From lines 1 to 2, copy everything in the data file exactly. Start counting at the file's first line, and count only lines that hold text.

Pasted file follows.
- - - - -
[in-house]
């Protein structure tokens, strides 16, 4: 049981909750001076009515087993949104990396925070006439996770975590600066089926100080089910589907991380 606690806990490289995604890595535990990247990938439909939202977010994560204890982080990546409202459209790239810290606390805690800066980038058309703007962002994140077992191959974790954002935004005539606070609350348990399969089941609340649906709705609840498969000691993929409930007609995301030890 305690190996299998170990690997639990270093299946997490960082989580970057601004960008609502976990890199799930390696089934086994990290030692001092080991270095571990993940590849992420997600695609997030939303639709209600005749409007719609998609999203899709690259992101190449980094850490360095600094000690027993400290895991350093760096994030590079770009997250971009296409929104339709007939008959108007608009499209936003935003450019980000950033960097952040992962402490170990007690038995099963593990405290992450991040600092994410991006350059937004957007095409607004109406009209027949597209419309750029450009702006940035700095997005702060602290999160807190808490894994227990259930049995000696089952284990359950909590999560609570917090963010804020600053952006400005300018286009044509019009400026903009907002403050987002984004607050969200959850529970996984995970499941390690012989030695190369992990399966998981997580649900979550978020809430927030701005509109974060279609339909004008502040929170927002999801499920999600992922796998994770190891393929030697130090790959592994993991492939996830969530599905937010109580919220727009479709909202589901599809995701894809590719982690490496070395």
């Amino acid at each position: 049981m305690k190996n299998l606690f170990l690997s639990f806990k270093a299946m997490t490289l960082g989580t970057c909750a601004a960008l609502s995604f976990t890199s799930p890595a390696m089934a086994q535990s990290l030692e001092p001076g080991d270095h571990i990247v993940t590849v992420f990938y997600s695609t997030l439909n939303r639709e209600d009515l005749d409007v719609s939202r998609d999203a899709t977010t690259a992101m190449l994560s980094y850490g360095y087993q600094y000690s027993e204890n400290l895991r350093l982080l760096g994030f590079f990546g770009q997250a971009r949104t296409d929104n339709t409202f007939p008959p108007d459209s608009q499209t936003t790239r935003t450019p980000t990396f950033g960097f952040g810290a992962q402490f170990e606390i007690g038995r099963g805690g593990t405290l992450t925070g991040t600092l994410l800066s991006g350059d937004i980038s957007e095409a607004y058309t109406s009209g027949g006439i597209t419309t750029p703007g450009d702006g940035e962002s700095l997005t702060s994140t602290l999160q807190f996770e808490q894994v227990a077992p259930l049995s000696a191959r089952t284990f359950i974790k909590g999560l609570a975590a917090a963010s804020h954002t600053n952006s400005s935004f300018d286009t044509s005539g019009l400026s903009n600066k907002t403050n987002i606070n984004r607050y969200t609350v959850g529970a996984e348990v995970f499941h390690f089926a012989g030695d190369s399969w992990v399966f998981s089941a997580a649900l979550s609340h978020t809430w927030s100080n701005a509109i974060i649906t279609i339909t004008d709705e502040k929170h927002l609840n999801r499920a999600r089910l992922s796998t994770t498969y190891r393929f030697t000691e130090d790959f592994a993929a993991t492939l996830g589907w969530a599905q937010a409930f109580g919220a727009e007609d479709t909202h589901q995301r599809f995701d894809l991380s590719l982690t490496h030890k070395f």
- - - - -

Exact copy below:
[in-house]
């Protein structure tokens, strides 16, 4: 049981909750001076009515087993949104990396925070006439996770975590600066089926100080089910589907991380 606690806990490289995604890595535990990247990938439909939202977010994560204890982080990546409202459209790239810290606390805690800066980038058309703007962002994140077992191959974790954002935004005539606070609350348990399969089941609340649906709705609840498969000691993929409930007609995301030890 305690190996299998170990690997639990270093299946997490960082989580970057601004960008609502976990890199799930390696089934086994990290030692001092080991270095571990993940590849992420997600695609997030939303639709209600005749409007719609998609999203899709690259992101190449980094850490360095600094000690027993400290895991350093760096994030590079770009997250971009296409929104339709007939008959108007608009499209936003935003450019980000950033960097952040992962402490170990007690038995099963593990405290992450991040600092994410991006350059937004957007095409607004109406009209027949597209419309750029450009702006940035700095997005702060602290999160807190808490894994227990259930049995000696089952284990359950909590999560609570917090963010804020600053952006400005300018286009044509019009400026903009907002403050987002984004607050969200959850529970996984995970499941390690012989030695190369992990399966998981997580649900979550978020809430927030701005509109974060279609339909004008502040929170927002999801499920999600992922796998994770190891393929030697130090790959592994993991492939996830969530599905937010109580919220727009479709909202589901599809995701894809590719982690490496070395």